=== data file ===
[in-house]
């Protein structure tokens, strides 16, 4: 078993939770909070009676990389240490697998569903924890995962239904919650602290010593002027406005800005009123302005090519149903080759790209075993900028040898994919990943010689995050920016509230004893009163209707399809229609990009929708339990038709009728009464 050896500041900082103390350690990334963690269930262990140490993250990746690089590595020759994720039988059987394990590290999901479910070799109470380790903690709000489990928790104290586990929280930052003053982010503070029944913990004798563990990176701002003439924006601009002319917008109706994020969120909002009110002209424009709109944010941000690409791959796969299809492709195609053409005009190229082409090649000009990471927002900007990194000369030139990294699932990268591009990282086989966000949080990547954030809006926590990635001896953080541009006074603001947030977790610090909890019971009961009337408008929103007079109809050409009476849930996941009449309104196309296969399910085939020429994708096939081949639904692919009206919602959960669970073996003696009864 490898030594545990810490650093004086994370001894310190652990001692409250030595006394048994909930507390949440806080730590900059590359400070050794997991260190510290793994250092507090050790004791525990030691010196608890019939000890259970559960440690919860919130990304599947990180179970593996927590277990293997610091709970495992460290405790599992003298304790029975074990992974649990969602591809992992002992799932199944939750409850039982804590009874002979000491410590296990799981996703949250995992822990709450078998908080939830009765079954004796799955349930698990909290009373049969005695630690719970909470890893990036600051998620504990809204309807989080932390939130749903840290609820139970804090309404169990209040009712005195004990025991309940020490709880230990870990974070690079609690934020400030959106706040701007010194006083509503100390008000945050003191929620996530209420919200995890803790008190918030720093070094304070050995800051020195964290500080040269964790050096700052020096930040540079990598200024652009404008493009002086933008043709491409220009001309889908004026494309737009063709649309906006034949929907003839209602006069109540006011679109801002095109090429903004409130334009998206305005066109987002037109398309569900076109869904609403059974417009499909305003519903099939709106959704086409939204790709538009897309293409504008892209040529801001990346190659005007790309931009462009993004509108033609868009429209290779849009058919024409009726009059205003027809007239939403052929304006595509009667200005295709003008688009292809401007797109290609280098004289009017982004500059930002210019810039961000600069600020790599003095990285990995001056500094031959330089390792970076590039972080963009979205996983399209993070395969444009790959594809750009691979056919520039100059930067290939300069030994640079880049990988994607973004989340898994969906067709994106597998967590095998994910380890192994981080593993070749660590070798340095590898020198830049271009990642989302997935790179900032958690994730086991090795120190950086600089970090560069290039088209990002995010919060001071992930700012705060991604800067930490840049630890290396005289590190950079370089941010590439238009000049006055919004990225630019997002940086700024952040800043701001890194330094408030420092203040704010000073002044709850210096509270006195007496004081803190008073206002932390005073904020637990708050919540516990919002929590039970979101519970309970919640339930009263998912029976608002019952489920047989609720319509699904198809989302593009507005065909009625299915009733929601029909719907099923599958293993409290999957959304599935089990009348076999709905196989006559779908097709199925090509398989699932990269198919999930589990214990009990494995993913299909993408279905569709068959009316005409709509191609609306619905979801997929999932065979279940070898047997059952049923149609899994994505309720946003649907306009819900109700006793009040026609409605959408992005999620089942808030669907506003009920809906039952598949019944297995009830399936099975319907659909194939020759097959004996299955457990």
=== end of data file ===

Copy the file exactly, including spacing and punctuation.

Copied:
[in-house]
């Protein structure tokens, strides 16, 4: 078993939770909070009676990389240490697998569903924890995962239904919650602290010593002027406005800005009123302005090519149903080759790209075993900028040898994919990943010689995050920016509230004893009163209707399809229609990009929708339990038709009728009464 050896500041900082103390350690990334963690269930262990140490993250990746690089590595020759994720039988059987394990590290999901479910070799109470380790903690709000489990928790104290586990929280930052003053982010503070029944913990004798563990990176701002003439924006601009002319917008109706994020969120909002009110002209424009709109944010941000690409791959796969299809492709195609053409005009190229082409090649000009990471927002900007990194000369030139990294699932990268591009990282086989966000949080990547954030809006926590990635001896953080541009006074603001947030977790610090909890019971009961009337408008929103007079109809050409009476849930996941009449309104196309296969399910085939020429994708096939081949639904692919009206919602959960669970073996003696009864 490898030594545990810490650093004086994370001894310190652990001692409250030595006394048994909930507390949440806080730590900059590359400070050794997991260190510290793994250092507090050790004791525990030691010196608890019939000890259970559960440690919860919130990304599947990180179970593996927590277990293997610091709970495992460290405790599992003298304790029975074990992974649990969602591809992992002992799932199944939750409850039982804590009874002979000491410590296990799981996703949250995992822990709450078998908080939830009765079954004796799955349930698990909290009373049969005695630690719970909470890893990036600051998620504990809204309807989080932390939130749903840290609820139970804090309404169990209040009712005195004990025991309940020490709880230990870990974070690079609690934020400030959106706040701007010194006083509503100390008000945050003191929620996530209420919200995890803790008190918030720093070094304070050995800051020195964290500080040269964790050096700052020096930040540079990598200024652009404008493009002086933008043709491409220009001309889908004026494309737009063709649309906006034949929907003839209602006069109540006011679109801002095109090429903004409130334009998206305005066109987002037109398309569900076109869904609403059974417009499909305003519903099939709106959704086409939204790709538009897309293409504008892209040529801001990346190659005007790309931009462009993004509108033609868009429209290779849009058919024409009726009059205003027809007239939403052929304006595509009667200005295709003008688009292809401007797109290609280098004289009017982004500059930002210019810039961000600069600020790599003095990285990995001056500094031959330089390792970076590039972080963009979205996983399209993070395969444009790959594809750009691979056919520039100059930067290939300069030994640079880049990988994607973004989340898994969906067709994106597998967590095998994910380890192994981080593993070749660590070798340095590898020198830049271009990642989302997935790179900032958690994730086991090795120190950086600089970090560069290039088209990002995010919060001071992930700012705060991604800067930490840049630890290396005289590190950079370089941010590439238009000049006055919004990225630019997002940086700024952040800043701001890194330094408030420092203040704010000073002044709850210096509270006195007496004081803190008073206002932390005073904020637990708050919540516990919002929590039970979101519970309970919640339930009263998912029976608002019952489920047989609720319509699904198809989302593009507005065909009625299915009733929601029909719907099923599958293993409290999957959304599935089990009348076999709905196989006559779908097709199925090509398989699932990269198919999930589990214990009990494995993913299909993408279905569709068959009316005409709509191609609306619905979801997929999932065979279940070898047997059952049923149609899994994505309720946003649907306009819900109700006793009040026609409605959408992005999620089942808030669907506003009920809906039952598949019944297995009830399936099975319907659909194939020759097959004996299955457990």